Combining the universal coming-of-age experience with terrifically unusual specifics, the Italian drama “The Wonders” is a low-key charmer.
Writer-director Alice Rohrwacher’s style might be described as naturalistic with moments of Fellini. The movie, set in the Tuscan countryside, is, on one level, the latest adolescent-awakening tale featuring a pivotal summer.
But Rohrwacher (“Corpo Celeste”) is less interested in traumatic journeys than in the joys and surprises in the commonplace in the story, which involves a beekeeping family with a run-down farmhouse and hippie ideals.
German patriarch Wolfgang (Sam Louwyck) condemns modernization as a threat to the purity of his land-focused way of life, and his stubbornness has kept the family living largely in isolation.
He and his underseen Italian wife, Angelina (Alba Rohrwacher), have four daughters. Levelheaded Gelsomina (Maria Alexandra Lungu), the oldest at about 12, oversees the family’s honey-making business, and longs for more connection with the outside world.
Opportunity soon arises in two forms.
First, a reality-TV crew arrives, filming a promo for a show hosted by a woman who looks like a ridiculously costumed Monica Bellucci — and turns out to be literally that.
With her feathered headdress and faux white braids, Bellucci’s character, Milly, mesmerizes Gelsomina. When she learns that Milly’s producers are seeking traditional food-producing families for a show, Gelsomina, defying her father, submits an application.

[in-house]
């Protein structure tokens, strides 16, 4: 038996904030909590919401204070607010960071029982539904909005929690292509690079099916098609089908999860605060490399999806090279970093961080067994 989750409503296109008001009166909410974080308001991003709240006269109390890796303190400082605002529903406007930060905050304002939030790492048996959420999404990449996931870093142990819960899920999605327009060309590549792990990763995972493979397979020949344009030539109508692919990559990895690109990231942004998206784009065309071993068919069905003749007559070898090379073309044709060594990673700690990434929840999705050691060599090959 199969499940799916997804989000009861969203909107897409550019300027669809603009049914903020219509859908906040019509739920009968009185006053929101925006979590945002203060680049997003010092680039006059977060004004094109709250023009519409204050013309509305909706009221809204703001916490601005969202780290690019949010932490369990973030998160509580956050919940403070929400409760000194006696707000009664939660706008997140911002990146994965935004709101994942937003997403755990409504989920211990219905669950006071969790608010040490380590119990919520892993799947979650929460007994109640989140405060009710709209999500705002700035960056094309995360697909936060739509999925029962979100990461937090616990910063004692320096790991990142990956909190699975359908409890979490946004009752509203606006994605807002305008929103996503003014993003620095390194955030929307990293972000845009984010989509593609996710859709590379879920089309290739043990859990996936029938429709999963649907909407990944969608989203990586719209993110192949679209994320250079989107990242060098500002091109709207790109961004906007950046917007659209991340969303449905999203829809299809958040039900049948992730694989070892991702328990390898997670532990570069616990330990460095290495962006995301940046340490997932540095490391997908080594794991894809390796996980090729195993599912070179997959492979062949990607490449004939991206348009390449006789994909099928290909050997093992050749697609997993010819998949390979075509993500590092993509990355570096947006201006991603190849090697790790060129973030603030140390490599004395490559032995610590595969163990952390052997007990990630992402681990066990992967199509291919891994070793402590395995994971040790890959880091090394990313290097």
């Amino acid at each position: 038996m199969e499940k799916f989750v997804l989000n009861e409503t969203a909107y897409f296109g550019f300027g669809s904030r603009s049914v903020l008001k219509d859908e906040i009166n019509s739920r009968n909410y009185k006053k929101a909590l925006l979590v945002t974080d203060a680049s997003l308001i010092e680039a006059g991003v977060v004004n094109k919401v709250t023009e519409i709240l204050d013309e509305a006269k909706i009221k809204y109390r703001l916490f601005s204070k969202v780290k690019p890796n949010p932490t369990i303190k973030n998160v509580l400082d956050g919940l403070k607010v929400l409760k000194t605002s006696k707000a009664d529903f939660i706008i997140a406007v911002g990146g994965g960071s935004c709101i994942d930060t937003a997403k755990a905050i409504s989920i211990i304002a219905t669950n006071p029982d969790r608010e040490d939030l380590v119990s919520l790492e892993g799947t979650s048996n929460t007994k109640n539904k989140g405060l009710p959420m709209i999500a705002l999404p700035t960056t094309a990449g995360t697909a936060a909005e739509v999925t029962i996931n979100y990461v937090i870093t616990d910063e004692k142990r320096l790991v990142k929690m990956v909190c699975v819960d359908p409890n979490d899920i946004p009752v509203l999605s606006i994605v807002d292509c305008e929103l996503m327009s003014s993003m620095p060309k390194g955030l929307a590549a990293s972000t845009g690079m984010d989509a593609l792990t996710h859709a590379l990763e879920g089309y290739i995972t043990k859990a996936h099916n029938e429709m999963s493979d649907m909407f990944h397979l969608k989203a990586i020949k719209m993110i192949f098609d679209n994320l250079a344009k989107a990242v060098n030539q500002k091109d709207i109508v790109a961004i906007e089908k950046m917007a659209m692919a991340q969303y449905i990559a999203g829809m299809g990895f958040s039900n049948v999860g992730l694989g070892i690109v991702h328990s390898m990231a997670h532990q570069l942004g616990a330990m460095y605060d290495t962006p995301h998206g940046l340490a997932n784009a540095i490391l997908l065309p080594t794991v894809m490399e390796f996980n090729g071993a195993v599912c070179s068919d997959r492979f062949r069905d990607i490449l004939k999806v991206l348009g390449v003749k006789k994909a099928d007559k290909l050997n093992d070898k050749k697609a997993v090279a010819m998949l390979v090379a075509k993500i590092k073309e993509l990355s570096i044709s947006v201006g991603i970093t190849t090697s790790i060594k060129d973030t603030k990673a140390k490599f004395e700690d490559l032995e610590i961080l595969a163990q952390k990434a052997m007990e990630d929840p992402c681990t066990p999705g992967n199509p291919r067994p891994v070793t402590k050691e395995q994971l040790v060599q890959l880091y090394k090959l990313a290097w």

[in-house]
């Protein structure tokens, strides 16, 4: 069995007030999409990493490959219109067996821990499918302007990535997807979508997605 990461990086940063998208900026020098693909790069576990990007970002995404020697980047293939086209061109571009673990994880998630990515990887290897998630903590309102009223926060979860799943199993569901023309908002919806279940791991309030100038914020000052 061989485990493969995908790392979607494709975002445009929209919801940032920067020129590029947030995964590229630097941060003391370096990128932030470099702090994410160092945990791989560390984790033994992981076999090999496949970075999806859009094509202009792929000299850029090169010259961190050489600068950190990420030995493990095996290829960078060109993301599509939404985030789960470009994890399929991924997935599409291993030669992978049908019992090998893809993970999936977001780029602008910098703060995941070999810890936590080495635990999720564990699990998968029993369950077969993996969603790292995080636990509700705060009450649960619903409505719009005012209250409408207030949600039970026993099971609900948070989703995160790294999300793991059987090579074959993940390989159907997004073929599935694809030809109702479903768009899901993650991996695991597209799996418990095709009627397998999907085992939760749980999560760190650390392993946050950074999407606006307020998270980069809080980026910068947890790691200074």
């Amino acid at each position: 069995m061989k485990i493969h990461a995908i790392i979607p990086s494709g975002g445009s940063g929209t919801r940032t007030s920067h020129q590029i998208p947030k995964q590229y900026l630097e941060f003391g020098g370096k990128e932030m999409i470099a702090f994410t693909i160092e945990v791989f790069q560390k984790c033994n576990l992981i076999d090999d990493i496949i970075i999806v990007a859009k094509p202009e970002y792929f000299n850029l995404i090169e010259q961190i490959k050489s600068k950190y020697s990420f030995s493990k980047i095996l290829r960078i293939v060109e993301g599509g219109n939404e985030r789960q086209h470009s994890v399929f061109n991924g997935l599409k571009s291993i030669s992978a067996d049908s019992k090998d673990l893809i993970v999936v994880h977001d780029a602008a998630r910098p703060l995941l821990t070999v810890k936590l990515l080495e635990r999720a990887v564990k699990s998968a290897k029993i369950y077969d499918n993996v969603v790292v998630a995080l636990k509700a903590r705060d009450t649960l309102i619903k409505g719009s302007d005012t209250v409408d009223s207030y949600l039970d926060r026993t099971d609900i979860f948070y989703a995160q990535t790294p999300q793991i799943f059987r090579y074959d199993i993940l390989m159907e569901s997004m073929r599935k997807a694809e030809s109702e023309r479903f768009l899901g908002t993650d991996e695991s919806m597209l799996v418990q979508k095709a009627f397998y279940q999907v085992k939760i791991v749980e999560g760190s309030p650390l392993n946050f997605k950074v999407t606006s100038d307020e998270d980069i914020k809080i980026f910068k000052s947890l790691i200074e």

Troubled 14-year-old Martin (Luis Huilca), meanwhile, has joined the family to work as a farmhand. Martin speaks little but whistles like a songbird. Wolfgang begins treating Martin, who also is German, like the son he never had.
“The Wonders” doesn’t have much in the way of crescendo or suspense. (Another director would have vigorously presented, for example, a honey-lab mishap.)
Also, the plot borders on slight, and backstories — the relationship of a household member named Coco (Sabine Timoteo) to the family receives no explanation — can be frustratingly absent.
But Rohrwacher, who grew up in an environment like Gelsomina’s (she has said that her young heroine was inspired by her sister, who plays Angelina), excels with mood and setting, immersing viewers in the old-style world of bees and honey, which Gelsomina presides over with a winning blend of know-how and TLC.
Rohrwacher doesn’t yank characters around with plot contrivances. Gelsomina’s daily grind, which includes pulling bee stingers out of her father’s neck, sparkles with novelty. Rohrwacher also captures the odd but meaningful nature of families, and how people feel a primal need to belong.
Like the movie’s tone, the performances also are accessible and natural.
An emerging talent, Rohrwacher occasionally distinguishes herself from the realists she seems inspired by, such as the Dardenne brothers, by seasoning her movie with whimsy. A camel seems to have walked in from the Jordanian drama “Theeb,” playing in the cinema next door.
Starring: Maria Alexandra Lungu, Sam Louwyck, Alba Rohrwacher, Sabine Timoteo
Written and directed by: Alice Rohrwacher
Running time: 1 hour, 50 minutes